Produced by Tom Griggs. Edited by Paolo Pascual. Footage from Reuters.
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African swine fever is an infectious disease that kills pigs, but it's proving to be a human crisis of a different kind - an economic one. The disease has already caused the deaths of more than 6m pigs, according to the most conservative estimate. It's now disrupting agriculture and meat in ways we will be feeling for years.
Hog farmers have been wiped out across Asia. Consumers in the hardest hit markets, led by China and Vietnam, are eating less pork and switching to other meats. And while Asia has legions of loyal meat eaters, the disease's impact could help fuel another global trend - the switch away from meat and toward vegetable-based proteins and meat substitutes.
African swine fever isn't dangerous to humans, but experts warn against eating meat from diseased animals because the disease can be transmitted if hogs are exposed to infected meat and feed containing food scraps. As its name suggests, African swine fever originated in Africa, but it's been reported for years in Europe too. It reached China in August 2018, experts believe, from Russia.
It had jumped to Mongolia by January of this year, Vietnam in February, Cambodia in March, and by October in the Philippines. It's now present in much of the continent. And it's even been reported in North Korea, Asia's most closed country.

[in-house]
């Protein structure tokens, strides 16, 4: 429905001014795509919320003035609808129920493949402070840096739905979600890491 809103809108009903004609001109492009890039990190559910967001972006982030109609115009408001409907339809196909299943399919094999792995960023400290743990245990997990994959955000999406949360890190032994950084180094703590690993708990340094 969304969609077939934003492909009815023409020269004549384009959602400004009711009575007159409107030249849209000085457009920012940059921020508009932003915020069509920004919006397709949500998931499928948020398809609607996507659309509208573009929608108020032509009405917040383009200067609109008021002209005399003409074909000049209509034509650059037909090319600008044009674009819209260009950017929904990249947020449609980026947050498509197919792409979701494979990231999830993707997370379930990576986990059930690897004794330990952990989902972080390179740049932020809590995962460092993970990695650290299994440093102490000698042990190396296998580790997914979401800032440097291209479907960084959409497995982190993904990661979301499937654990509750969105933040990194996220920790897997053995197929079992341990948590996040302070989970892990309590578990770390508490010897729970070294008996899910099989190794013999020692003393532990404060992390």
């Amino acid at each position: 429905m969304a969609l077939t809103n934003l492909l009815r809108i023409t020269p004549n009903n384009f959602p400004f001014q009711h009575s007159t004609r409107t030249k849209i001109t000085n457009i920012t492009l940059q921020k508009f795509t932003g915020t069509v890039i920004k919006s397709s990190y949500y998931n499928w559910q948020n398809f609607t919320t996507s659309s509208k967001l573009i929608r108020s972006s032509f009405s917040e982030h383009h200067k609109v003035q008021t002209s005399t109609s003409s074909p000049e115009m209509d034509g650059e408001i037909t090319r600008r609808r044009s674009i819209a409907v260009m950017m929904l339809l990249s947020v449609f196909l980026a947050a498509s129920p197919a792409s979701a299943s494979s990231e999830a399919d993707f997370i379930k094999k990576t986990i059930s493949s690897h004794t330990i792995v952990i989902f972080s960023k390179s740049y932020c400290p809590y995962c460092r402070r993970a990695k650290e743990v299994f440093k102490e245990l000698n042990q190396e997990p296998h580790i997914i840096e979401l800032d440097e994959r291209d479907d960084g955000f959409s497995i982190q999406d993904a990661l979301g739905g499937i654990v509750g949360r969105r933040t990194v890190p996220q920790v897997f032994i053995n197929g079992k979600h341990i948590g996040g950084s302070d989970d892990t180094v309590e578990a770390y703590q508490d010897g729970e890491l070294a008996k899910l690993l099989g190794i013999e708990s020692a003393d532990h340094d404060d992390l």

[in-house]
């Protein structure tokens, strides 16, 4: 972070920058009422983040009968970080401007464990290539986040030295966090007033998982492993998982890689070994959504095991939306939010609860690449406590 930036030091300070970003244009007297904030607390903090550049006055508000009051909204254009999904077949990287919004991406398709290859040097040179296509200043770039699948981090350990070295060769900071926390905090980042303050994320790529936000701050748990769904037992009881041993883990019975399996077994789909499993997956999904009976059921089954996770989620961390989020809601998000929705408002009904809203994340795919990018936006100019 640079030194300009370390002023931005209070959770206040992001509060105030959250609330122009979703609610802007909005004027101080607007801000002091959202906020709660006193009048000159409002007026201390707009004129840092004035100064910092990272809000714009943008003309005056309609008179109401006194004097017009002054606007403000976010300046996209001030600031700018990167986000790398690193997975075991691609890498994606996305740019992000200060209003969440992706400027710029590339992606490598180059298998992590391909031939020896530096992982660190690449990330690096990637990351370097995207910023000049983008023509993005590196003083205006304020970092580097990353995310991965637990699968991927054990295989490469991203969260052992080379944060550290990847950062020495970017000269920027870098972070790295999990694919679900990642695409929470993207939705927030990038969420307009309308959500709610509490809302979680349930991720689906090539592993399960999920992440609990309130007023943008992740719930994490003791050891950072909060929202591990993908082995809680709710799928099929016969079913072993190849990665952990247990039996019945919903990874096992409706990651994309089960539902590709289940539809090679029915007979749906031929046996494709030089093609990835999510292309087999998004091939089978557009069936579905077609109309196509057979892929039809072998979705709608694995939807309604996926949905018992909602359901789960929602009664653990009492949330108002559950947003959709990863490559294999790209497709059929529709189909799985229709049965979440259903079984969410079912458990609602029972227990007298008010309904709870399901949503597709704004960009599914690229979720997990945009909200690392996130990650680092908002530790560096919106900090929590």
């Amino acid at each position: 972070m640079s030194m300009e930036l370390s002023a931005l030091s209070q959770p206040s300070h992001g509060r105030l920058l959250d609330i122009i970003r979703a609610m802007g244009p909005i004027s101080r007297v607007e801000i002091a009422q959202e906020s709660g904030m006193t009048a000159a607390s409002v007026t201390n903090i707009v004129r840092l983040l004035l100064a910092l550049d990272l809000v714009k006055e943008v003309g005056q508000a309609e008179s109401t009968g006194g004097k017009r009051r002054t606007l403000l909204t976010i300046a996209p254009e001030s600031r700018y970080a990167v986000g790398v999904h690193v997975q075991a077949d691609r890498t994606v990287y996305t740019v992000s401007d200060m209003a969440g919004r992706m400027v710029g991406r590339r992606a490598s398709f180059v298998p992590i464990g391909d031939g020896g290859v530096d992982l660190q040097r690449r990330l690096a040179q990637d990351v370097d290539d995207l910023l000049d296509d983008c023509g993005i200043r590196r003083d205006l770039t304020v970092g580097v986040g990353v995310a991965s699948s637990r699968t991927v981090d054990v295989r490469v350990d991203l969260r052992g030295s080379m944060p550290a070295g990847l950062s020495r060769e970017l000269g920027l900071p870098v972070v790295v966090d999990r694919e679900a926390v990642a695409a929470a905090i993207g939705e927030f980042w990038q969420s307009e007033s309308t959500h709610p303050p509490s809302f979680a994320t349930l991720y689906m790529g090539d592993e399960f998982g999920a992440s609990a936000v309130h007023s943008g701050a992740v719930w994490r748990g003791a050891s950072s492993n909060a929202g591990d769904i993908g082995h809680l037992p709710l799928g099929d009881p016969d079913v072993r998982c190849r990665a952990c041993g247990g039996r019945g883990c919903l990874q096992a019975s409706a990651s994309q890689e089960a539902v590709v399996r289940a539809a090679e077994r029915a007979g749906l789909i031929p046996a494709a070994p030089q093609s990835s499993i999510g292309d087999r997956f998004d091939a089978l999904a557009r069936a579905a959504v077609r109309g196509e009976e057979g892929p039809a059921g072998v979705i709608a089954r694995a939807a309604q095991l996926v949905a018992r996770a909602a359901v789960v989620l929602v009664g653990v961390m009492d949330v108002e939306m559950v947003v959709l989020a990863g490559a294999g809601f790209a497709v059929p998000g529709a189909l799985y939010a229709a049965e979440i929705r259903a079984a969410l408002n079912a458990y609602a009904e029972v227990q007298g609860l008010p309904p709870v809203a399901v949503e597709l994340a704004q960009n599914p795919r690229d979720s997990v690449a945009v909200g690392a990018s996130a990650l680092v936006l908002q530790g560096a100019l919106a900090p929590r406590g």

The Paris-based Organisation for Animal Health describes the outbreak as one of the biggest crises to hit global livestock in decades. About a quarter of the world's hogs have died, either from the disease or in culls. In addition to killing their infected animals, Asian farmers have been selling uninfected ones at any price, even pigs that weren't fully grown. This has caused the price of pork to soar and other meats too as consumers switch their eating habits, fueling inflation this year in both China and Vietnam.
There have been other ripple effects too. Prices for corn and soybeans, both used in feed, have fallen. Meanwhile, earnings at some companies that raise hogs or produce pork have tanked. African swine fever has also altered the global meat trade possibly permanently, with China now importing more foreign pork than ever before.
The crisis reaches right across the globe to western markets and companies in the form of rising meat prices and shifting demand. Slow to react at first, officials across Asia are now working hard to contain African swine fever. And markets have adjusted to the shock. Few, however, are willing to say the worst of the outbreak is past.